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Old 05-12-2014, 09:07 PM   #1
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Compare A/S 345 motor coach vs. 36' Classic

Been looking for '82 - '89 345 a/s motorcoach. During search, I've come across several '92 - '95 classic pushers. How do the older 345s from '82-'89 compare to more recent '92-'95 36 classic pushers? Different features? Is one more reliable than the other? Other qualatative differences? Opinions from current and former a/s owners greatly appreciated. Thx
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Old 05-12-2014, 11:21 PM   #2
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The 345's have a chevy 454 gas engine. when you hear "pusher", it usually refers to a diesel engine. Although there are a few 345's with diesel, but they were special order from the factory.
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1989 345 LE Classic Motorhome
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Old 05-13-2014, 10:43 PM   #3
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Cost to buy and cost to own.
A 92-95 pusher could set you back $45-$100,000 but may save you money in cost per mile as with the Allison and diesel will be cheaper to run than a 345 gasser. You noticed I said "may"….maintaining a diesel or buying parts for it could get expensive, fast.
That being said, beautiful coaches and I wished I owned one, but I'm happy with my 83 310 turbo diesel.
As for the 345, if it's a gasser you're looking at 6-8 mpg depending on terrain and condition of the power train. I'm partial to the single rear axle myself and have gone on record stating so. I'm not alone saying that the extra weight, maintenance, cost of a trailing axle do not, IMHO equate to the extra 1.5-3.5 feet gained over a single axle.
Also the initial purchase price of a 345 will allow for a lot of vacations before you reach the purchase price of a 360 pusher.

Cheers
Tony
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Old 05-15-2014, 11:46 PM   #4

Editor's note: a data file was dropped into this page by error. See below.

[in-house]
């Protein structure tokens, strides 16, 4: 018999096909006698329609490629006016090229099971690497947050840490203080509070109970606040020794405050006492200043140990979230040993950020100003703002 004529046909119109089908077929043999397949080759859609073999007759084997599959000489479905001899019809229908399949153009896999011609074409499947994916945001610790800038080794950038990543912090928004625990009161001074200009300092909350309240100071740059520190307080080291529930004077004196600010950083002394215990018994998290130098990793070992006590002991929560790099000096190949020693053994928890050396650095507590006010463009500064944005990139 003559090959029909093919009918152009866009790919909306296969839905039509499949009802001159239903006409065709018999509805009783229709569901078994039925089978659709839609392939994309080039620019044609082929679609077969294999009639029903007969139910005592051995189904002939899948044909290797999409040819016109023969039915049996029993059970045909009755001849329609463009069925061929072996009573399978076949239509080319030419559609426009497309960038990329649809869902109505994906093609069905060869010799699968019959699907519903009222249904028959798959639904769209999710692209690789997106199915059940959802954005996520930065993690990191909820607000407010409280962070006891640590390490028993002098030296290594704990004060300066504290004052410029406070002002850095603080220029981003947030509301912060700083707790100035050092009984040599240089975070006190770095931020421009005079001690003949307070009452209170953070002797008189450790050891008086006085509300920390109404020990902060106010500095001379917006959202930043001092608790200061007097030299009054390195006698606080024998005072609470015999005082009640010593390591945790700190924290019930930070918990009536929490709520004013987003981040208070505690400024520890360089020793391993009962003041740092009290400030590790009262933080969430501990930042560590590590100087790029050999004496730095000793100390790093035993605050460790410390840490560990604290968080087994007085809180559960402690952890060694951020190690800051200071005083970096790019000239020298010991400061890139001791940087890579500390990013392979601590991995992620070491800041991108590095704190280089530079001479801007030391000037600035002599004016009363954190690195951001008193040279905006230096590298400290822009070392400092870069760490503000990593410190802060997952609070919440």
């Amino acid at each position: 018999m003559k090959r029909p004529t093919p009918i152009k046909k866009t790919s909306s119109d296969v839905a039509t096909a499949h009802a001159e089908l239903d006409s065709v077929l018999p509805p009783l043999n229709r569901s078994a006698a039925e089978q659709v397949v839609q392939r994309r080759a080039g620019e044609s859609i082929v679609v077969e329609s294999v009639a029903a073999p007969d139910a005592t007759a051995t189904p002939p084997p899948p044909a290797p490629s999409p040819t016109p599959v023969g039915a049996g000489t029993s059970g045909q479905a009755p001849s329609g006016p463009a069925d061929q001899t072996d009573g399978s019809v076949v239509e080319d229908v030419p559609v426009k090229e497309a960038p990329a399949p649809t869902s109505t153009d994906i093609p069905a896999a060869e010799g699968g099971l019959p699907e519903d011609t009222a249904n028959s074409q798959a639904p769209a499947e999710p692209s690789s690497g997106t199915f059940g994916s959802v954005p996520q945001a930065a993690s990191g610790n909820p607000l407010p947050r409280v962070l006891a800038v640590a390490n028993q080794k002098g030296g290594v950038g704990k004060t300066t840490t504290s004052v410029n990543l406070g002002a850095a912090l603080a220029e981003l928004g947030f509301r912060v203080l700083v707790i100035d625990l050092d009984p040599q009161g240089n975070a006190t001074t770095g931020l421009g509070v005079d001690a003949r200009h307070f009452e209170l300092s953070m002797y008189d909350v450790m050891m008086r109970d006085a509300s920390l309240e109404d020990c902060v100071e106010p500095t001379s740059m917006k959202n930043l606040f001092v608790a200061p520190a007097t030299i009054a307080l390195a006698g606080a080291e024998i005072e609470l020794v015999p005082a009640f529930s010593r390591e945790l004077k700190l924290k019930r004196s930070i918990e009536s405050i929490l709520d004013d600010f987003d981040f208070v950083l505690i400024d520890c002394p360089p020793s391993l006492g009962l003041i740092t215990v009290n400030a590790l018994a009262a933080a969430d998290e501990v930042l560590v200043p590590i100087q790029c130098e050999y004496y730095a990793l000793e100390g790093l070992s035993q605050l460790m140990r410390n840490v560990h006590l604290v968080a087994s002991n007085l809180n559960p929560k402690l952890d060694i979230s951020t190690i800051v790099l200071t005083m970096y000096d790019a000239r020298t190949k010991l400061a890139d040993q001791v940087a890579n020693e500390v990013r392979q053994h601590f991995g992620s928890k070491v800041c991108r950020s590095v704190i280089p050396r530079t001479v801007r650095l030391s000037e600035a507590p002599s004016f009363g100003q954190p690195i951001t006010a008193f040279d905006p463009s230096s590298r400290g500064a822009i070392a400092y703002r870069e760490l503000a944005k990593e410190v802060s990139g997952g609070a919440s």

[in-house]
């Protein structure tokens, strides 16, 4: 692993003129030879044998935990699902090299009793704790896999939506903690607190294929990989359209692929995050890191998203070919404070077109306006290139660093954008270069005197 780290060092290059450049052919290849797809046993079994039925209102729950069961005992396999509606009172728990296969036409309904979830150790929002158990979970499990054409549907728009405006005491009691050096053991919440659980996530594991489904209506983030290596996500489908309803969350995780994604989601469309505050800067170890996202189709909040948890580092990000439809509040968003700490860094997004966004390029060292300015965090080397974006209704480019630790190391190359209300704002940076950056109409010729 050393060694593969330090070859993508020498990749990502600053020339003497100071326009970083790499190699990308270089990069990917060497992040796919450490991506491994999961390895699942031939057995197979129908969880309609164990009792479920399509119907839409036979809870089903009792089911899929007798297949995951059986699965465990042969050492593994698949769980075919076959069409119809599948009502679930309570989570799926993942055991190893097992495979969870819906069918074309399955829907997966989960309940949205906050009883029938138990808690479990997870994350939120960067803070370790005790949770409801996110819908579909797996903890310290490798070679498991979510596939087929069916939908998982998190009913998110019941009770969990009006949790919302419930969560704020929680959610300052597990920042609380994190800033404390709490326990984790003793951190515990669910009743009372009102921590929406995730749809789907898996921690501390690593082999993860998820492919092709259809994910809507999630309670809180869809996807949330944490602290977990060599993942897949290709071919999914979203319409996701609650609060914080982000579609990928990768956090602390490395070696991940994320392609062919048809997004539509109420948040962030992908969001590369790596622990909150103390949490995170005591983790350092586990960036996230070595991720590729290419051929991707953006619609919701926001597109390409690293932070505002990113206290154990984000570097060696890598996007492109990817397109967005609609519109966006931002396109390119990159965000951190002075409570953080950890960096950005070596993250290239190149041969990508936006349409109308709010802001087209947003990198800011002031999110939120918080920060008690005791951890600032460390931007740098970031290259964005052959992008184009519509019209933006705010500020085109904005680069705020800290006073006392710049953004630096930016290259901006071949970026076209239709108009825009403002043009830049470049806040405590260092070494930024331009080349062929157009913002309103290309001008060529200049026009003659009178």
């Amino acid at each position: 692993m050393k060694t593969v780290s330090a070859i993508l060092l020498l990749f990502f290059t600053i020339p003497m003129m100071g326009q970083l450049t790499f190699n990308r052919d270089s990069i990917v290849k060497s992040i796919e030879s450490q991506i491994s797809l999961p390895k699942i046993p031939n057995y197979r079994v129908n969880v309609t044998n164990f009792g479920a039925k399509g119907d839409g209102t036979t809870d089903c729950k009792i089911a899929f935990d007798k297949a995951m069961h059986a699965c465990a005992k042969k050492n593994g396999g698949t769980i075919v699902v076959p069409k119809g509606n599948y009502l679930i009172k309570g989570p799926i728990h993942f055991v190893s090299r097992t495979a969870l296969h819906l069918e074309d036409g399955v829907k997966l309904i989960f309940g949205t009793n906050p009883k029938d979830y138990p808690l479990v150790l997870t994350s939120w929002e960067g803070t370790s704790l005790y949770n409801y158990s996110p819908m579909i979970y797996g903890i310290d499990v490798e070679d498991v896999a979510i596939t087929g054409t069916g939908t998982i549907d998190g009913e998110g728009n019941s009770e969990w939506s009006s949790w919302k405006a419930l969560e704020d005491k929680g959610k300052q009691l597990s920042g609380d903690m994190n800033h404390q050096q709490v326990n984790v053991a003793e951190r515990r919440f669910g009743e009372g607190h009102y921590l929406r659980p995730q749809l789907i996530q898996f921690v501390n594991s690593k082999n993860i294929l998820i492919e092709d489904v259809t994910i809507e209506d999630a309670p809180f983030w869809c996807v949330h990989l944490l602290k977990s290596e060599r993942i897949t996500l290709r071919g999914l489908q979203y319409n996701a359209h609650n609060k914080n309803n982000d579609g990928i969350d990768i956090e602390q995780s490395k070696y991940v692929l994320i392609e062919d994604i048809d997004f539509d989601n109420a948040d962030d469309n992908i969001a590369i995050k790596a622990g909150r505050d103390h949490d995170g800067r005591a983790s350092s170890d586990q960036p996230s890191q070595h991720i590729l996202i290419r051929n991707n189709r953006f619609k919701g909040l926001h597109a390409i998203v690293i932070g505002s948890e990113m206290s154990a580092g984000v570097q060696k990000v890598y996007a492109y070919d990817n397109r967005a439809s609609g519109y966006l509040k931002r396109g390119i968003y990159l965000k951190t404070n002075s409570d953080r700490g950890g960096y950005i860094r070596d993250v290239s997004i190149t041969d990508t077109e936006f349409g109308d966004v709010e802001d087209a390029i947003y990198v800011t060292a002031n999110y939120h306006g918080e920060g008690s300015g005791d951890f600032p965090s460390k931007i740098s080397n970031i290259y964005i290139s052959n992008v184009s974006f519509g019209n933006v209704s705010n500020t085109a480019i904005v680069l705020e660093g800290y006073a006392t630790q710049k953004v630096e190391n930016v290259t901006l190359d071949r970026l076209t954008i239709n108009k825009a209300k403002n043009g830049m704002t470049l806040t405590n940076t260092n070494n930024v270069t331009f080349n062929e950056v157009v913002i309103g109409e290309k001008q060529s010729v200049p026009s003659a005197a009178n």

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FYI, Sbb, after much deliberation we've decided to sell our 1986 345 and keep the '82 Limited trailer we just bought. We love the mh but don't plan to do much more camping and are more likely to use the trailer for other purposes. If you're interested, pm me.
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Old 06-02-2014, 03:44 PM   #5
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Overall it comes down to this: you cannot beat the reliability of a diesel, you cannot beat the efficiency of a diesel, but you can beat the price of a diesel with a gasser.

Gassers require more maintenance period. However an improperly maintained diesel engine will break your bank account. When they break, they break big.

Gassers will break your bank over a five year period when you add it all up. Worst thing you can do to a diesel is fail to change the oil, or try to strech the oil change duration.

Think about it this way a gasser needs a tune up annually (plugs, wires, cap, rotor, filters) on top of the oil, and a diesel needs oil since it does not require an ignition (maybe a valve lash on the cummins). Combine that with the fact airstream used the cummins diesel in the pushers and they do not require glow plugs due to the fuel heater and block heater.

If you are mechanically inclined you will scoff at the added maintenance of the gasser, however if you apply that mechanically inclined talent to a diesel you will find all the $$$$$ repairs are actually inexpensive because the hourly rate of a diesel mechanic is ridiculous, and parts are about the same with a diesel. The only exception is the high pressure fuel pump. So break out the youtube videos and learn how to rebuild it on your own.

If you still are not sure stop and think about what fuel source industry and military uses in equipment for 'reliability,' 'efficiency,' 'long term cost savings,' and 'ease of maintenance?'
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Old 06-02-2014, 11:05 PM   #6
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Thumbs up This is why I love Airforums

Vycan's post is just another example of why I love this forum. It's thoughtful, thorough, clearly expressed, helpful, and good-natured. Thanks!
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Old 06-05-2014, 05:34 PM   #7
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Compare A/S 345 motor coach vs. 36 classic

I've never even set foot inside a 345 or any other AS motor home. My experience is limited to our 360. A few years ago we rented a Class A for 3 weeks in Alaska. It was a 28 footer with a triton V10 up front. It really roared to the point of not being able to carry on a conversation if there was any load on the engine. We got about 6 mpg.

When we started looking we drove a few diesel pushers and knew right away that would be a requirement. The newer front engine coaches are really sweat but beyond our price range.

We bought it with about 64k on it and the clock reads 83k after our spring trip. It's run flawlessly. I've done several modification to the engine including a Banks Powerpack, new turbo cartridge, and redesigned the induction system. I've found it easy to work on and parts through Cummins have been inline with anything for a gas engine. I've learned a lot about its care and feeding. You need to understand how to operate it or you can overheat it and do damage. The driving instructions from Spartan are pretty comprehensive.

We get a reliable 12 mpg with it. Click image for larger version

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